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Gryphon Diablo 300

Reviewers' ChoiceIn February 2015, I reviewed Esoteric’s Grandioso P1 SACD/CD transport, D1 mono digital-to-analog converters, and G-01 master clock generator. At a total cost of $91,000 USD, these state-of-the-art components in five hefty cases of aircraft-grade aluminum are not for the faint of checkbook or rack space.

Those with shallower pockets, fewer racks, and only one spare audiophile power cord might be more interested in the Grandioso K1 ($27,000), an all-in-one SACD and CD player, and DAC. The K1 doesn’t offer the no-holds-barred performance of the P1, D1, and G-01 stack, which uses a 36-bit digital-to-analog processing algorithm, dual mono D/A converters in separate cases, and staggeringly robust power supplies. Still, the K1 has tricks up its sleeve, perhaps foremost its use of the newest and highest-performing DAC chip from Asahi Kasei Microdevices (AKM), the AK4497, which has yet to make its way into the Grandioso separates.

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With its new DAC chip, and its smaller size and lower price than the Grandioso separates, the Grandioso K1 promised to make for an interesting review.

Description

Transport: One of the most critical parts of any disc player is its transport, and in the K1 is Esoteric’s best: the much-revered VRDS-NEO VMK-3.5-20S. Designed many years ago and since then constantly improved, it can read SACDs, CDs, CD-Rs, and CD-RWs, and is used in Esoteric’s other high-end disc spinners, the K-01X, P-02X, and Grandioso P1.

Weighing 11.5 pounds (26.5 pounds including its steel base and feet), the transport makes its competitors seem pitiful. Take the disc tray. Although its sole function is to deliver a disc to the transport, it’s made from a solid block of aluminum.

Also, while many audiophile transports spin discs by supporting them with a small chuck, the VRDS-NEO VMK-3.5-20S uses a 7”-diameter platter of vibration-resistant duralumin not unlike those found in LP turntables. Duralumin, an extremely hard and strong aluminum alloy, is commonly used in aircraft construction. The platter is dyed black to absorb any diffused reflections of the laser beam that reads the disc’s data.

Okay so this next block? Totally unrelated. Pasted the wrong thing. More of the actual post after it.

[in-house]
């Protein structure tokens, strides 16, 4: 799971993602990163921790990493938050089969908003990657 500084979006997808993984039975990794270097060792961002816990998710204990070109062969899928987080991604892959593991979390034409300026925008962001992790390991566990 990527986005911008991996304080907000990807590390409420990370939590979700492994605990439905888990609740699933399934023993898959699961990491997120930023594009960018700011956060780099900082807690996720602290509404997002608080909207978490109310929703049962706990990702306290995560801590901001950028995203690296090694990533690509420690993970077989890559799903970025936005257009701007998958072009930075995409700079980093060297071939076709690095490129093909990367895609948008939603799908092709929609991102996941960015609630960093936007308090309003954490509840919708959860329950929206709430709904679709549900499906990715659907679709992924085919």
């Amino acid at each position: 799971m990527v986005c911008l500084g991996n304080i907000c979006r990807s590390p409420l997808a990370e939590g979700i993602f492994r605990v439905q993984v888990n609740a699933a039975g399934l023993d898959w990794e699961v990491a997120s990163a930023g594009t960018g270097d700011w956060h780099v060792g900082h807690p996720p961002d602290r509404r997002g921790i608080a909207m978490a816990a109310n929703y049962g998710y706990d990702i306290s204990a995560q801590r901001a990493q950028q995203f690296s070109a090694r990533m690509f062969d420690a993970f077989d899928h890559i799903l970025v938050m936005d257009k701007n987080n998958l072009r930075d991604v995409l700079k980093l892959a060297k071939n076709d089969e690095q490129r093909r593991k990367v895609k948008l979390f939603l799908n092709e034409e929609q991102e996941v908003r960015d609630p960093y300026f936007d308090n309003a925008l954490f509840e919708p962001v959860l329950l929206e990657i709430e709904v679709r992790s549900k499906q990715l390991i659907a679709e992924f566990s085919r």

The VRDS-NEO transport tightly clamps the disc and bends it to a specific curvature. According to Esoteric, this stabilizes even warped discs, ensuring that the data spiral of pits and lands remains at the optimal angle for reading by the laser beam. Since discs are then always read at precisely the same angle, Esoteric can use a shaft-mounted, fixed-angle laser first developed in 1997 for Esoteric’s P-0 transport. The laser pickup’s travel over the disc is guided by a thick threaded pole. Esoteric states that the wire-hung pickups used in virtually all other CD transports are adversely affected by vibrations, which can knock them off axis.

The platter is driven by a motor, designed and built by Esoteric, that rests on a rigid stainless-steel bridge almost 0.8” (20mm) thick. Esoteric characterizes this motor as “high-flux-density,” “magnet-driven,” “coreless,” “three-phase,” and “brushless.” In layman’s terms, it’s built to quietly, durably, and rapidly spin discs at extremely precise speeds. To reduce friction, the motor’s spindle, which spins the platter, rests on two ultra-high-precision ball bearings that permit micron-level accuracy of rotation.

The motor is electronically driven by Esoteric’s proprietary VS-DD servo driver circuit, which uses a three-channel discrete amplifier instead of an integrated circuit (IC) chip. The amplifier’s high-quality waveform ensures that the turntable’s speed of rotation is extremely accurate even when powered by the fluctuating voltage of household AC.